An exploit (from the English verb to exploit, meaning "to use something to one’s own advantage") is a piece of software, a chunk of data, or a sequence of commands that takes advantage of a bug or vulnerability to cause unintended or unanticipated behavior to occur on computer software, hardware, or something electronic (usually computerized). Such behavior frequently includes things like gaining control of a computer system, allowing privilege escalation, or a denial-of-service (DoS or related DDoS) attack.Contents1 Classification1.1 Types 1.2 Pivoting2 See also 3 Notes 4 ReferencesClassification[edit] There are several methods of classifying exploits. The most common is by how the exploit communicates to the vulnerable software
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Antitrust
Competition
Competition
law is a law that promotes or seeks to maintain market competition by regulating anti-competitive conduct by companies.[1][2] Competition
Competition
law is implemented through public and private enforcement.[3] Competition
Competition
law is known as anti-trust law in the United States, and as anti-monopoly law in China[1] and Russia. In previous years it has been known as trade practices law in the United Kingdom
United Kingdom
and Australia. In the European Union, it is referred to as both antitrust[4] and competition law.[5][6] The history of competition law reaches back to the Roman Empire. The business practices of market traders, guilds and governments have always been subject to scrutiny, and sometimes severe sanctions
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Monopoly
A monopoly (from Greek μόνος mónos ["alone" or "single"] and πωλεῖν pōleîn ["to sell"]) exists when a specific person or enterprise is the only supplier of a particular commodity. This contrasts with a monopsony which relates to a single entity's control of a market to purchase a good or service, and with oligopoly which consists of a few sellers dominating a market.[2] Monopolies are thus characterized by a lack of economic competition to produce the good or service, a lack of viable substitute goods, and the possibility of a high monopoly price well above the seller's marginal cost that leads to a high monopoly profit.[3] The verb monopolise or monopolize refers to the process by which a company gains the ability to raise prices or exclude competitors. In economics, a monopoly is a single seller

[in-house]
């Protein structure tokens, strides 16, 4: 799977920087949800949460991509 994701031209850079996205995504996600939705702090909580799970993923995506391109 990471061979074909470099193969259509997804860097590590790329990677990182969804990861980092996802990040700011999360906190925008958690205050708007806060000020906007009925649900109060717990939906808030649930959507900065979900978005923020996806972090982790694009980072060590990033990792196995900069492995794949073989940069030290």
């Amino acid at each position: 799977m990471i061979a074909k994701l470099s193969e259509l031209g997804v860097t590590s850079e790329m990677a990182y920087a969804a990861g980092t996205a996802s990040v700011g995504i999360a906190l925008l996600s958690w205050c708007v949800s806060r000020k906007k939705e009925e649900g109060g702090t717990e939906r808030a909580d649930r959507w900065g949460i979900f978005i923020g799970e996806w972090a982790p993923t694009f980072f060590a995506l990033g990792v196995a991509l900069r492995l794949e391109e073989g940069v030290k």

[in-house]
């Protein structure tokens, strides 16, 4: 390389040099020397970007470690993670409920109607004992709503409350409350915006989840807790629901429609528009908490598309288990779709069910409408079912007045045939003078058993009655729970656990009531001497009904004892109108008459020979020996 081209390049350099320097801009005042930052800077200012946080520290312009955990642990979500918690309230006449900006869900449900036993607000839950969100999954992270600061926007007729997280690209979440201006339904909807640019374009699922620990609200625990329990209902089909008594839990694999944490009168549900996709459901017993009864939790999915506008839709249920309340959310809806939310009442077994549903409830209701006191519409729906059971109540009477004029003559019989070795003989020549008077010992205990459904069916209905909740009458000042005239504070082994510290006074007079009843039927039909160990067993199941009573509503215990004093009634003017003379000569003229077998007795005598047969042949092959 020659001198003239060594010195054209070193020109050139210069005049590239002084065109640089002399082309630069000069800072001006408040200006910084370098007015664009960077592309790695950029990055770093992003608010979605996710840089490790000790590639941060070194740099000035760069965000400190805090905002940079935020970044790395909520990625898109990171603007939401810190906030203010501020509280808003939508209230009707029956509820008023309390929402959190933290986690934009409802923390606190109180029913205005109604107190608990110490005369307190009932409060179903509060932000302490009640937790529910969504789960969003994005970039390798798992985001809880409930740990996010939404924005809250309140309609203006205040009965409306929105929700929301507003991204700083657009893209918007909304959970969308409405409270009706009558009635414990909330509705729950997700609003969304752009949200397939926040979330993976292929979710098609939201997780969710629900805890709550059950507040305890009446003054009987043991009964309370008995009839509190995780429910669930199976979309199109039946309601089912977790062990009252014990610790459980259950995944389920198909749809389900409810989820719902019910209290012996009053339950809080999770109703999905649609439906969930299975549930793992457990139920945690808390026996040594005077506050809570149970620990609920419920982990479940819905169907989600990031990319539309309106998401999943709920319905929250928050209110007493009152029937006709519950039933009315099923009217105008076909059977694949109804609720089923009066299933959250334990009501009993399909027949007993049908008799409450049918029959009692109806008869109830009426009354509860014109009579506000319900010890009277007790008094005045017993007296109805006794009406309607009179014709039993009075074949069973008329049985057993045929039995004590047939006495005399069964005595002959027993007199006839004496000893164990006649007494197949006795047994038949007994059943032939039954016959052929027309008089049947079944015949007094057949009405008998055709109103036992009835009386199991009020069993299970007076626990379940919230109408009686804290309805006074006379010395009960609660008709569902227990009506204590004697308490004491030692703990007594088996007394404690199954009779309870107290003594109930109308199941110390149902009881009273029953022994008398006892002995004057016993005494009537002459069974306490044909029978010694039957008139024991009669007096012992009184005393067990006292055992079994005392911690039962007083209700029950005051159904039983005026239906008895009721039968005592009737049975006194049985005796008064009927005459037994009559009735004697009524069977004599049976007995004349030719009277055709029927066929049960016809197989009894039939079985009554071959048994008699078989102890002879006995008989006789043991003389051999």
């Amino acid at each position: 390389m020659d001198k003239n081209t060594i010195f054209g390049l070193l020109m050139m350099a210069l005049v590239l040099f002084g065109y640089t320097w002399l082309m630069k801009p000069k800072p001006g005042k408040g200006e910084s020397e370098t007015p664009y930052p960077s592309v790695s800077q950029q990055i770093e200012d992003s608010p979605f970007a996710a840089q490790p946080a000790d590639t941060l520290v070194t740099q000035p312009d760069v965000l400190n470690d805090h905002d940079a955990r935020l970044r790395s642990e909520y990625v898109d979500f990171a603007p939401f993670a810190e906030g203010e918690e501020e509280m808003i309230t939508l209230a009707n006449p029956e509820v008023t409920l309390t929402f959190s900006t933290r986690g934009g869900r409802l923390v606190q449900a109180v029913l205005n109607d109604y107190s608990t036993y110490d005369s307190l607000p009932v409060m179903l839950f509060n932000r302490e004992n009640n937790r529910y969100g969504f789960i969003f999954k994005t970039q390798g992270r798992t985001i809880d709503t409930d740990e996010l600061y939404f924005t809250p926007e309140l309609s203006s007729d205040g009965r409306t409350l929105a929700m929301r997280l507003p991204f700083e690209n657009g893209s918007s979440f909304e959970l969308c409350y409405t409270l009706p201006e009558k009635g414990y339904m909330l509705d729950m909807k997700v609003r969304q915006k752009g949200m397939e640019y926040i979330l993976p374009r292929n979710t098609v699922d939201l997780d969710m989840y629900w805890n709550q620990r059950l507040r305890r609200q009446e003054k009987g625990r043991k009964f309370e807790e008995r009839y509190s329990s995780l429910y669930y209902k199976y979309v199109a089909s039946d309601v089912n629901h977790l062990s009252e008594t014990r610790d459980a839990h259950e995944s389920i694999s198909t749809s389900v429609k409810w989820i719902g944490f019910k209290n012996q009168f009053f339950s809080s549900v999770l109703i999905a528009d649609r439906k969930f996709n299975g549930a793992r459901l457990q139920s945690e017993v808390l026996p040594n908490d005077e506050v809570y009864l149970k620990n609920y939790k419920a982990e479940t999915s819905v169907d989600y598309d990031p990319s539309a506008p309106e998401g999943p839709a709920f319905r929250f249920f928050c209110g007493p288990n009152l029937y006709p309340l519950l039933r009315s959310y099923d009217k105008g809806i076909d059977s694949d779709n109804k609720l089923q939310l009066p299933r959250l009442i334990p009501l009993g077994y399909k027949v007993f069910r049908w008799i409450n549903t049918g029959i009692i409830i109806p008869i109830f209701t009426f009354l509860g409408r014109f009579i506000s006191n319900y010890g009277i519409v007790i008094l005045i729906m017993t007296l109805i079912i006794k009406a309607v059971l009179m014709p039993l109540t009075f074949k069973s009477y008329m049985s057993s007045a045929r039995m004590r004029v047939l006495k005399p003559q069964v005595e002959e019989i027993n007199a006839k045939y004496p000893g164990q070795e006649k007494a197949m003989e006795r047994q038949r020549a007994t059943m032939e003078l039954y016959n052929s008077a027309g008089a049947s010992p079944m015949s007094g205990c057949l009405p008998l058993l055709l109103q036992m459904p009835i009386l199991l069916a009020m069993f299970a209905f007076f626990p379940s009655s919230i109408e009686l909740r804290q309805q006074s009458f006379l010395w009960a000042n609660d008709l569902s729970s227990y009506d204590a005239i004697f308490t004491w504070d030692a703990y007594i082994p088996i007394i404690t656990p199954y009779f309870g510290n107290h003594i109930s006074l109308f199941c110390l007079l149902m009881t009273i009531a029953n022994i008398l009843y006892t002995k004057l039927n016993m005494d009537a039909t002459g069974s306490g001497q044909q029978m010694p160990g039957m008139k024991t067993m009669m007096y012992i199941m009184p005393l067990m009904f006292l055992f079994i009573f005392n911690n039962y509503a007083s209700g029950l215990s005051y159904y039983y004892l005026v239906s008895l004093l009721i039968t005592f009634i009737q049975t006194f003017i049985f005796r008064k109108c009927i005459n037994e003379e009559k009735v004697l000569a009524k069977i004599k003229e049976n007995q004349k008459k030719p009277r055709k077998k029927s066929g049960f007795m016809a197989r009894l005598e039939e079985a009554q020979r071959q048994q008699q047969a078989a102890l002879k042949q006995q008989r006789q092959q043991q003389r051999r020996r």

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Federal Trade Commission
The Federal Trade Commission
Federal Trade Commission
(FTC) is an independent agency of the United States
United States
government, established in 1914 by the Federal Trade Commission Act. Its principal mission is the promotion of consumer protection and the elimination and prevention of anticompetitive business practices, such as coercive monopoly. The Federal Trade Commission Act
Federal Trade Commission Act
was one of President Woodrow Wilson's major acts against trusts. Trusts and trust-busting were significant political concerns during the Progressive Era. Since its inception, the FTC has enforced the provisions of the Clayton Act, a key antitrust statute, as well as the provisions of the FTC Act, 15 U.S.C. § 41 et seq
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European Union
The European Union
European Union
(EU) is a political and economic union of 28 member states that are located primarily in Europe. It has an area of 4,475,757 km2 (1,728,099 sq mi), and an estimated population of over 510 million. The EU has developed an internal single market through a standardised system of laws that apply in all member states